• I'm not really comfortable with any phrase that includes the world color or colored. In many parts of the country those words were used in place of The Bad Word that I can't use here. You'd see sings up saying "colored entrance", and your know what word they really meant Colored also excludes Arabs, Persians and eastern Europeans. Who may or may not have dark skin depending on their exact origins. Minority is more inclusionary. But this is just my opinion and other people will have their own views
  • Copying and pasting part of what I said in reply to another comment above. I view the term "minorities" as a term used from the point of view of white people who believe they are the "majority" or "norm." I do think you're right it depends on the location, which in my original post I was referring to the US (though I didn't explicitly say that). I view it as exclusionary, int he context of the US, because the way it was/is used in the US was/is not correct in the first place. I think your point makes sense if it is used accurately in the first place. I view the term people of colored differently. I prefer that term as a neutral point of distinction, because when we have discussions about race we have to somehow use labels to be able to describe groups of people (but in a non demeaning way of course). I just personally believe that "people of color" is the more neutral way of labeling if that makes sense. However, to your point about the history of the term "coloreds" and how it has been used before, that's something I didn't consider and can totally validate how/if that has a more negative association to someone that may have lived in those times when they had those kinds of signs up everywhere or that the way the term was used was offensive. I clearly didn't have that kind of lived experience, so it has less of a negative association to me. Good point though!
  • real0395
    You read my comments wrong. I did not have two points. I asked Jason if he thought the term "minority" (as in political, statistical, or social, stance) was relevant to this article. That's why I suggested using more literal terms to differentiate between skin colors.
  • Oh gotcha, I see what you mean now!
  • Sampling size and makeup will certainly have implications to the accuracy of any given group. I also wonder if there may be additional issues accurately detecting darker-skinned persons and women for other factors. I would imagine darker skin may, depending on lighting conditions, result in less overall difference in gradient/shading and contrast discernable in images evaluated by the software. I also wonder what the challenges are for women who might make significant changes to their makeup color/style from one day to another. I've dealt with my own issues in a similar vein at my company. I've been through no less than 3 different high dollar fingerprint scanning time clocks, and all seem to have far more issues with correct reads of our darker-skinned employees. It's frustrating for all involved, and I've spent considerable time, money, and energy trying to eliminate or mitigate the issue. At this point I have reverted to a PC-based PIN entry system until I can find something that works more uniformly and reliably. I know IR or near IR features goes a long way in dealing with these issues, but if the software is working with legacy cameras they may be lower resolution and only visible light capable, I can understand the technical hurdles. Personally, I'm not really a fan of face or fingerprint scanning tech. I refuse to use it on my devices these days as I find it just a bit too Orwellian and it in no way provides any benefit to me that overcomes the potential downsides. I'm white (Scottish background so about as white as it gets. Me out in the sun is like putting a fork in the microwave) with blue eyes, and my Lumia 950, when it was new, had a lot of problems using its iris scanning to unlock for me. Unreliable and frustrating so I just turned it off.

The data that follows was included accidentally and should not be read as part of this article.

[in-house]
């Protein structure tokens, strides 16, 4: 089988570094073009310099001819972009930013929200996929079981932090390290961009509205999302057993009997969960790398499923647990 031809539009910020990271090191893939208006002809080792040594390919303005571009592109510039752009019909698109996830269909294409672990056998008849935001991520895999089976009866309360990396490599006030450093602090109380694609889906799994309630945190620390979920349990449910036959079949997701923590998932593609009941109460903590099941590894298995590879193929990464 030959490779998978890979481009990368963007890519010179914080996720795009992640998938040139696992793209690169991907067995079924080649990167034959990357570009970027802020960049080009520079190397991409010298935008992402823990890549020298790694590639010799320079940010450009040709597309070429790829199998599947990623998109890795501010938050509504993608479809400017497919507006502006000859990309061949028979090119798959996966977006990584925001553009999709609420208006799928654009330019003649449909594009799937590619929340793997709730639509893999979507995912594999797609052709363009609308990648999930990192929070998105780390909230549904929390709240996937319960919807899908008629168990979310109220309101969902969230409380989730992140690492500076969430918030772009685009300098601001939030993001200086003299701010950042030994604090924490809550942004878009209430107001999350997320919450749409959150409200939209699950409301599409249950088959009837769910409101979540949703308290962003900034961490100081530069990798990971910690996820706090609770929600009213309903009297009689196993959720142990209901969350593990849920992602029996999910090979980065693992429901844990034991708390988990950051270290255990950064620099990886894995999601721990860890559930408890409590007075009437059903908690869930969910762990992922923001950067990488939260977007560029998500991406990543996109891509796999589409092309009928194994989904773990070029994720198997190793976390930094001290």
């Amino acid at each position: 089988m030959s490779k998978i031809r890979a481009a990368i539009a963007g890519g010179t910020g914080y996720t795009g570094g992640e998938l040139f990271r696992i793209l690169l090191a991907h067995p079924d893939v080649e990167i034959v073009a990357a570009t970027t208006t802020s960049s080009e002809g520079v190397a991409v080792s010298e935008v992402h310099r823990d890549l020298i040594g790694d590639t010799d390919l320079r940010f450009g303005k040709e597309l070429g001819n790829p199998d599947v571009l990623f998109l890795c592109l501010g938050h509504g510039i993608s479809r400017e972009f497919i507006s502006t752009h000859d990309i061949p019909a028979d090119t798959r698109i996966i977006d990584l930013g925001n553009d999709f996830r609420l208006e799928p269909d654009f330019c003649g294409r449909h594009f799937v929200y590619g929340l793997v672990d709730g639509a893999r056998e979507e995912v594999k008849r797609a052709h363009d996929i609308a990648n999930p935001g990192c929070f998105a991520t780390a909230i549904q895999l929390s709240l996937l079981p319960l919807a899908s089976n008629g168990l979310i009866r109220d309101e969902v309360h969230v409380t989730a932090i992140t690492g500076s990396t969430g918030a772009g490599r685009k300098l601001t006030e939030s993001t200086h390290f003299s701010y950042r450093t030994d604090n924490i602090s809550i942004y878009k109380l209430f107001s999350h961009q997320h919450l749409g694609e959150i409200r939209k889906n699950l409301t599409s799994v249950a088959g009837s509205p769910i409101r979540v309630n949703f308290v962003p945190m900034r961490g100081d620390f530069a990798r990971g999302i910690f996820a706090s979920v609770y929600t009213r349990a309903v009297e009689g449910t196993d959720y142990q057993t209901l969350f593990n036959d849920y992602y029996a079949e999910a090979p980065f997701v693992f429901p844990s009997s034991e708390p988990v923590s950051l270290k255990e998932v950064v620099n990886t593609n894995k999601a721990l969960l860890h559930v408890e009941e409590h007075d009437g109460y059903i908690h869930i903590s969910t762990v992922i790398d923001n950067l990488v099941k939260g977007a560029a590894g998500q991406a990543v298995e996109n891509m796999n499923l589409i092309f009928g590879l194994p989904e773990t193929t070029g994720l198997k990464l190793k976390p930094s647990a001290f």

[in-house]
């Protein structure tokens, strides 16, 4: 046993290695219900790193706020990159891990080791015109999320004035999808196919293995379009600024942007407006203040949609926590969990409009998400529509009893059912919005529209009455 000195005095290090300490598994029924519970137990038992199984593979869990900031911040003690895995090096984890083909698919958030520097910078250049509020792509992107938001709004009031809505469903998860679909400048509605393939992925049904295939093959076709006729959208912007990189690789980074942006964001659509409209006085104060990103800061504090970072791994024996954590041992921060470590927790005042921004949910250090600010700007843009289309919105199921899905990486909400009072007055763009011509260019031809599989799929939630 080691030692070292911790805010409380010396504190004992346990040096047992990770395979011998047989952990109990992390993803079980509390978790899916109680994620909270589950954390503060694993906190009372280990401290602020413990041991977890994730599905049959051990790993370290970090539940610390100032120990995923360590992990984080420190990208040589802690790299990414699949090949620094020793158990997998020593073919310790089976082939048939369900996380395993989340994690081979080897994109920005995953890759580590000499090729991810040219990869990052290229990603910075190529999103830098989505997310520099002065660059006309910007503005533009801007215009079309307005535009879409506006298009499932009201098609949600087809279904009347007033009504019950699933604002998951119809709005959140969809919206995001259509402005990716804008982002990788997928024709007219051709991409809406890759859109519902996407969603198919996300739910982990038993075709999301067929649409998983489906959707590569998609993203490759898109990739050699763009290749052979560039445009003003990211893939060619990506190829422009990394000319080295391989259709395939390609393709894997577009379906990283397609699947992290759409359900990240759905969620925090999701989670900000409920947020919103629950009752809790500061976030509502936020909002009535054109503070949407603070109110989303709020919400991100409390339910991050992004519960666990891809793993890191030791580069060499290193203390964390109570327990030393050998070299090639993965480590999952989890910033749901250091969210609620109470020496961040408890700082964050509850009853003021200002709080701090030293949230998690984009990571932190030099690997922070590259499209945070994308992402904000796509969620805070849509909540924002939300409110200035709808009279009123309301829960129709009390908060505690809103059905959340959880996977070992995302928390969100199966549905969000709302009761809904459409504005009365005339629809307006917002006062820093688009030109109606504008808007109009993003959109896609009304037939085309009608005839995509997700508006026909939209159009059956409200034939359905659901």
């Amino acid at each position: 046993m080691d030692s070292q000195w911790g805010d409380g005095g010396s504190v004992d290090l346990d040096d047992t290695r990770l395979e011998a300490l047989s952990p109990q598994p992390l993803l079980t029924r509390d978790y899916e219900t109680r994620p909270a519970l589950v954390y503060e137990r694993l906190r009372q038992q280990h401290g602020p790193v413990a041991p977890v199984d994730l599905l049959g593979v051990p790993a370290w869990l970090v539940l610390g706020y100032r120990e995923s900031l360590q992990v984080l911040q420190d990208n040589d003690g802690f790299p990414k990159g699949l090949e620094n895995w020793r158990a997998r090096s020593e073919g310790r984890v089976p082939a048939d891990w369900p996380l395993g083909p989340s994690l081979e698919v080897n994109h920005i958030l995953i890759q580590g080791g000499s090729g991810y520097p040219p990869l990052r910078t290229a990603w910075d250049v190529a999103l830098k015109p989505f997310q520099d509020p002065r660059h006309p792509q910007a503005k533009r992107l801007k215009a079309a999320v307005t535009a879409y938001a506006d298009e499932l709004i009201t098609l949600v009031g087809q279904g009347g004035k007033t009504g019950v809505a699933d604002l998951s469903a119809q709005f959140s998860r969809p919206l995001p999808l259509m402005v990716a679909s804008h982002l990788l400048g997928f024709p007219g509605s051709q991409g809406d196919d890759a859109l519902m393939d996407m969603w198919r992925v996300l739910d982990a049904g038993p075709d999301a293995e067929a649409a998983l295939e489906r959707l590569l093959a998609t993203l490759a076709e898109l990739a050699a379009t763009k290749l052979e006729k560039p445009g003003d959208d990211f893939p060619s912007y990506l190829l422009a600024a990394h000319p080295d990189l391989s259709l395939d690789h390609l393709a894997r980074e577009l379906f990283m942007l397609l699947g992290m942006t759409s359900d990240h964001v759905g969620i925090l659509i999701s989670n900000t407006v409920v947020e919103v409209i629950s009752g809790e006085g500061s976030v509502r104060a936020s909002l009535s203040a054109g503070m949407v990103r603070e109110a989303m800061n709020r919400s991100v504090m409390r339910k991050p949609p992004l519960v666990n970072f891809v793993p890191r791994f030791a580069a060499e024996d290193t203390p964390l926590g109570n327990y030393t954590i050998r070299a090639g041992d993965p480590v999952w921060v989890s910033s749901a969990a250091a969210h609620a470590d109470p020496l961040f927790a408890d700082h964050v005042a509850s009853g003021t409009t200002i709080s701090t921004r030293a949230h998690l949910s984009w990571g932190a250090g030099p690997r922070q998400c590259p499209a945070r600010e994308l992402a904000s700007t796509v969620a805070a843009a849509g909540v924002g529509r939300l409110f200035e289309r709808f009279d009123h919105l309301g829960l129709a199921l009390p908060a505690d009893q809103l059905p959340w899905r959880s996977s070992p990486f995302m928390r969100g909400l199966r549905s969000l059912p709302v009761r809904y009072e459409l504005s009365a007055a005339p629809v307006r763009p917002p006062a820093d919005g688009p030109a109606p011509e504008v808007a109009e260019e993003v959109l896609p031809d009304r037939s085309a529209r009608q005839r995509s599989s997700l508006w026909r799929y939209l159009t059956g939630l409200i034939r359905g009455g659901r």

• This convo is interesting cause there's also a real case to be made for companies NOT getting better at recognizing Black faces in praticular as my friend Nabil talked about on our blog. Just another prespective to consider. "The reality for the foreseeable future is that the people who control and deploy facial recognition technology at any consequential scale will predominantly be our oppressors. Why should we desire our faces to be legible for efficient automated processing by systems of their design? We could demand instead that police be forbidden to use such unreliable surveillance technologies."
  • Oppressors? I take offense at this frankly racist post, which in no way whatsoever does anything good to the very real problems of this world...!